For some positions, such as seasonal or temporary work, you are likely to have a better chance at scoring a job if you interview face-to-face. As I wrote earlier, Michael began seriously applying for work after arriving in New Zealand, but having a good idea of what’s available with a CV ready to go was key in making this process as short as possible.

This post is an excerpt from How to Move to New Zealand in 31 Easy Steps by Sara Dawn Johnson.

Sara Dawn Johnson, along with her husband and two daughters, moved to New Zealand in 2012 by sailing their home, a 38-foot sailboat called Wondertime, across the Pacific Ocean. Sara is also the co-author of Voyaging With Kids: A guide to family life afloat.

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New Zealand

Is Your Website Your Best Salesperson?

Businesses who fail to look after their website and online presence do so at their own peril. There are many real life examples of businesses large and small losing market share and in some cases going out of business altogether due to their poor online presence.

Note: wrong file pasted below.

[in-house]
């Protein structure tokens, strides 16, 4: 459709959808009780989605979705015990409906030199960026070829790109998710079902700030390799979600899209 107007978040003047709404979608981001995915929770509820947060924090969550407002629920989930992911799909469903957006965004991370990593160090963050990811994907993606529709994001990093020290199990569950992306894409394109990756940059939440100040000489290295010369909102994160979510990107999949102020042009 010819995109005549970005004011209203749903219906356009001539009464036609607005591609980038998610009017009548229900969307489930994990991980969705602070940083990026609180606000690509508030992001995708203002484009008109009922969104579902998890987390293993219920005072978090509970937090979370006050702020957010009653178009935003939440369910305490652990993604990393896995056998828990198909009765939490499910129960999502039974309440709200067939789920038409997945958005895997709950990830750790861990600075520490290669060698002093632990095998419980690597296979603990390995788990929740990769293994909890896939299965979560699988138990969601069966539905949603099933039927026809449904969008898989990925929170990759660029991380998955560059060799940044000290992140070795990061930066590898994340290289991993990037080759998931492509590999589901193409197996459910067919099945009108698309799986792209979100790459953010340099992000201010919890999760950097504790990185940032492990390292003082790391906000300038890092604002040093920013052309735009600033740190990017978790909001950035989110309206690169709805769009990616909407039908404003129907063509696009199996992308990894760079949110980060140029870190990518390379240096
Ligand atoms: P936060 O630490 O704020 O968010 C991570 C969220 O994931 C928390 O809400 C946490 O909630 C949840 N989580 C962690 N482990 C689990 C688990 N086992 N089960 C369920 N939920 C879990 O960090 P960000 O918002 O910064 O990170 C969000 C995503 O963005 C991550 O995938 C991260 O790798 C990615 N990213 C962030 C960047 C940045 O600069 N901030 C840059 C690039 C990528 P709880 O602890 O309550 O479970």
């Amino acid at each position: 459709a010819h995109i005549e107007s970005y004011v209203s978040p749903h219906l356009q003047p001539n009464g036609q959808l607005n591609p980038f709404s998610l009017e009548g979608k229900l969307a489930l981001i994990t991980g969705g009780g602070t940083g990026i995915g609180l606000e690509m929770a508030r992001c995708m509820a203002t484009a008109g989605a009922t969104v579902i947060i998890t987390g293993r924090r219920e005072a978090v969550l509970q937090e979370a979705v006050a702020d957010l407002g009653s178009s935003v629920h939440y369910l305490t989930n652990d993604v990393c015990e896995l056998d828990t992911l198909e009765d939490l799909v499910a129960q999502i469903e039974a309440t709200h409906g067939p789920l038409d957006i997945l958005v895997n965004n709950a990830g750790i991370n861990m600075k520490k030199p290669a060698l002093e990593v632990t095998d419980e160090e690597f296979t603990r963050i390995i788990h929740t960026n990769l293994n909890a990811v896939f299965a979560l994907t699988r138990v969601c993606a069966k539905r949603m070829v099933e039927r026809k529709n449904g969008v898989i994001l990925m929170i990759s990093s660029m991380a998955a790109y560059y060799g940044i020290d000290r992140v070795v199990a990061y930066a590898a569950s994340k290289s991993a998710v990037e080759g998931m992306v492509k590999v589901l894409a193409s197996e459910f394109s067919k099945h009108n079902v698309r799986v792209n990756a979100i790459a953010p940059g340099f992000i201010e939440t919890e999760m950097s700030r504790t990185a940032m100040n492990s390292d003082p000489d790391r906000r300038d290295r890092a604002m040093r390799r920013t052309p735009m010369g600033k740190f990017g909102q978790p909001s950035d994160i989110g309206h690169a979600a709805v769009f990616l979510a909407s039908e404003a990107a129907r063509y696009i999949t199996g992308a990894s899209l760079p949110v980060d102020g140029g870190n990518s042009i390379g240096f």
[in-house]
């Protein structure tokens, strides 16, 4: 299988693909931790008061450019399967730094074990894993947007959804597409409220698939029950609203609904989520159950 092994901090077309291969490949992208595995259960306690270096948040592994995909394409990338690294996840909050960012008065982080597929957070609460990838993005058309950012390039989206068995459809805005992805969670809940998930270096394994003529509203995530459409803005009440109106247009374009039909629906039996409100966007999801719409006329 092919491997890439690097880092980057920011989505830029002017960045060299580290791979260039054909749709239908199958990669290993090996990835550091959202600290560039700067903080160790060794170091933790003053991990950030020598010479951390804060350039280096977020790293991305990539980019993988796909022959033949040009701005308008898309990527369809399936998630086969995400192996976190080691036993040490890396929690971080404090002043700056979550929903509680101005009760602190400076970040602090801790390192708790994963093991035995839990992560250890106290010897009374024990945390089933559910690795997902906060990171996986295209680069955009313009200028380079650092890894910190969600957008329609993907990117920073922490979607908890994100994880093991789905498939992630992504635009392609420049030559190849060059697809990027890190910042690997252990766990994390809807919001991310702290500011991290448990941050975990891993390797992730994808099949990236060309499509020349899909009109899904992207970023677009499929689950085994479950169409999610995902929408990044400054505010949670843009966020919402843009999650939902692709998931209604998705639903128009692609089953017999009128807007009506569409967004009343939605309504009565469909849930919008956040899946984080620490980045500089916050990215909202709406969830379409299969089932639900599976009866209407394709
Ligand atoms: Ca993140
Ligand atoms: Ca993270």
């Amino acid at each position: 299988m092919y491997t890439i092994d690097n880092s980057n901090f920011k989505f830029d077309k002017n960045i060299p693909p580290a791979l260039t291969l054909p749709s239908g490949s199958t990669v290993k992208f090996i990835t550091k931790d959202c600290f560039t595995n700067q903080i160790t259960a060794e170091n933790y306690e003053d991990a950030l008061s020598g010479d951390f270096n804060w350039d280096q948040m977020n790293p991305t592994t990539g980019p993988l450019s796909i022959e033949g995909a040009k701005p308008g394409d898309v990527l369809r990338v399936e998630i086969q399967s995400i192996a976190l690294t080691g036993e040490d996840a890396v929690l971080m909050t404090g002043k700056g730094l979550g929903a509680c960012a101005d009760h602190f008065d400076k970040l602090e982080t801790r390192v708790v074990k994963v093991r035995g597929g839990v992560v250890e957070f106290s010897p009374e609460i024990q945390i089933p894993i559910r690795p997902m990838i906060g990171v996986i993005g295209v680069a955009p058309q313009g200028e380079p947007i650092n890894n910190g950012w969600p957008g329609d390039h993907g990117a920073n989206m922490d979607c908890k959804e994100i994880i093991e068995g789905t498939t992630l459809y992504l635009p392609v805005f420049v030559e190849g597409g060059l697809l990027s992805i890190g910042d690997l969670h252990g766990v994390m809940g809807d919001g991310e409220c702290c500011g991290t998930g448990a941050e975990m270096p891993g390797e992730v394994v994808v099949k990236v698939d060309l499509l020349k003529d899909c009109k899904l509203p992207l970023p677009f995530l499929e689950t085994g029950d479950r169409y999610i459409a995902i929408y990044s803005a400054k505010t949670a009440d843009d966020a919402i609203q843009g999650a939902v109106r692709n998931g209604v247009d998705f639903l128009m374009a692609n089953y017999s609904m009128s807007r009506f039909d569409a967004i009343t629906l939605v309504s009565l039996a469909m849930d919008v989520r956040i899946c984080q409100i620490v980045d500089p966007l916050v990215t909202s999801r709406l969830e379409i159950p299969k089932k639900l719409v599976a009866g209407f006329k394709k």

Their competitors however probably engage a professional SEO company and as a result they’re reaping the rewards with more customer leads and revenue.

Businesses who fail to look after their website and online presence do so at their own peril.  There are many real life examples of businesses large and small losing market share and in some cases going out of business altogether due to their poor online presence.  Their competitors however probably engage a professional SEO company and as a result they’re reaping the rewards with more customer leads and revenue.

Google doesn’t care if your business earns millions or even billions in revenue.  Google only rewards websites that are well designed.  A mobile friendly website is not a luxury like many out of touch businesses believe, it is a fundamental requirement.

Start up businesses with well designed websites can get a jump on established firms and grab market share.  They appear to be overnight successes while steadfast market leaders can appear to go out of business just as fast.  We don’t have to look to far either to find lots of examples all around us especially in the retail sector.